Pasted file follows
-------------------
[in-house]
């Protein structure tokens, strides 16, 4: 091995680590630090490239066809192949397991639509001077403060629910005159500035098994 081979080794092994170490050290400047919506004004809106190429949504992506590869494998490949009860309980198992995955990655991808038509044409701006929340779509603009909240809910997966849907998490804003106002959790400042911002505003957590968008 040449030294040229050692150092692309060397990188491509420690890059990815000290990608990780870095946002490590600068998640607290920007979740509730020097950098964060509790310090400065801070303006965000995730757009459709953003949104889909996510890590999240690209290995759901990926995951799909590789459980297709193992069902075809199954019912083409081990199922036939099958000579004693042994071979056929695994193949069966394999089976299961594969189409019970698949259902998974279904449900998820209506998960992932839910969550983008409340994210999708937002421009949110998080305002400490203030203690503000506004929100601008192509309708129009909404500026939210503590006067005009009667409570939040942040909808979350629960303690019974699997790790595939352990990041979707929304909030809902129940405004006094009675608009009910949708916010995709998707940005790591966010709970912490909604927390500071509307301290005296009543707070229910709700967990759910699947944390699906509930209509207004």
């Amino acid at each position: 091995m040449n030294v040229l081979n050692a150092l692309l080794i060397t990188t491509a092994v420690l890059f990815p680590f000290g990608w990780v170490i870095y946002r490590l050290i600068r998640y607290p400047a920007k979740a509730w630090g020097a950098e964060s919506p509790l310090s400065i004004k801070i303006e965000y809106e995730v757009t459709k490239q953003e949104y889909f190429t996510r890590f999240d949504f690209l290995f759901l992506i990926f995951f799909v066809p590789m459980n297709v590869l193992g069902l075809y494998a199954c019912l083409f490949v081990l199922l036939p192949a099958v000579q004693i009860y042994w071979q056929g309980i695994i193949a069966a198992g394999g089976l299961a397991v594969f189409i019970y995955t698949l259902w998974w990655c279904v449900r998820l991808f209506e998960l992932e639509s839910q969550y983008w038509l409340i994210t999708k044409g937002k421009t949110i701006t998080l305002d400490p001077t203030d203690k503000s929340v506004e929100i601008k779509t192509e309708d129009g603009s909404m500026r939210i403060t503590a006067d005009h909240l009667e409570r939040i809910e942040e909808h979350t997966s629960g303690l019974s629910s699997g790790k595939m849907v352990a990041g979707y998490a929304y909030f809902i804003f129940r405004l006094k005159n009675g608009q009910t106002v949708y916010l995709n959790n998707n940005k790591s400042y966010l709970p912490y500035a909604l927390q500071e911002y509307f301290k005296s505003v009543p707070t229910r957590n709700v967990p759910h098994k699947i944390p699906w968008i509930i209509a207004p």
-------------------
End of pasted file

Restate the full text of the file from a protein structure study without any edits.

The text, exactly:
[in-house]
């Protein structure tokens, strides 16, 4: 091995680590630090490239066809192949397991639509001077403060629910005159500035098994 081979080794092994170490050290400047919506004004809106190429949504992506590869494998490949009860309980198992995955990655991808038509044409701006929340779509603009909240809910997966849907998490804003106002959790400042911002505003957590968008 040449030294040229050692150092692309060397990188491509420690890059990815000290990608990780870095946002490590600068998640607290920007979740509730020097950098964060509790310090400065801070303006965000995730757009459709953003949104889909996510890590999240690209290995759901990926995951799909590789459980297709193992069902075809199954019912083409081990199922036939099958000579004693042994071979056929695994193949069966394999089976299961594969189409019970698949259902998974279904449900998820209506998960992932839910969550983008409340994210999708937002421009949110998080305002400490203030203690503000506004929100601008192509309708129009909404500026939210503590006067005009009667409570939040942040909808979350629960303690019974699997790790595939352990990041979707929304909030809902129940405004006094009675608009009910949708916010995709998707940005790591966010709970912490909604927390500071509307301290005296009543707070229910709700967990759910699947944390699906509930209509207004």
């Amino acid at each position: 091995m040449n030294v040229l081979n050692a150092l692309l080794i060397t990188t491509a092994v420690l890059f990815p680590f000290g990608w990780v170490i870095y946002r490590l050290i600068r998640y607290p400047a920007k979740a509730w630090g020097a950098e964060s919506p509790l310090s400065i004004k801070i303006e965000y809106e995730v757009t459709k490239q953003e949104y889909f190429t996510r890590f999240d949504f690209l290995f759901l992506i990926f995951f799909v066809p590789m459980n297709v590869l193992g069902l075809y494998a199954c019912l083409f490949v081990l199922l036939p192949a099958v000579q004693i009860y042994w071979q056929g309980i695994i193949a069966a198992g394999g089976l299961a397991v594969f189409i019970y995955t698949l259902w998974w990655c279904v449900r998820l991808f209506e998960l992932e639509s839910q969550y983008w038509l409340i994210t999708k044409g937002k421009t949110i701006t998080l305002d400490p001077t203030d203690k503000s929340v506004e929100i601008k779509t192509e309708d129009g603009s909404m500026r939210i403060t503590a006067d005009h909240l009667e409570r939040i809910e942040e909808h979350t997966s629960g303690l019974s629910s699997g790790k595939m849907v352990a990041g979707y998490a929304y909030f809902i804003f129940r405004l006094k005159n009675g608009q009910t106002v949708y916010l995709n959790n998707n940005k790591s400042y966010l709970p912490y500035a909604l927390q500071e911002y509307f301290k005296s505003v009543p707070t229910r957590n709700v967990p759910h098994k699947i944390p699906w968008i509930i209509a207004p």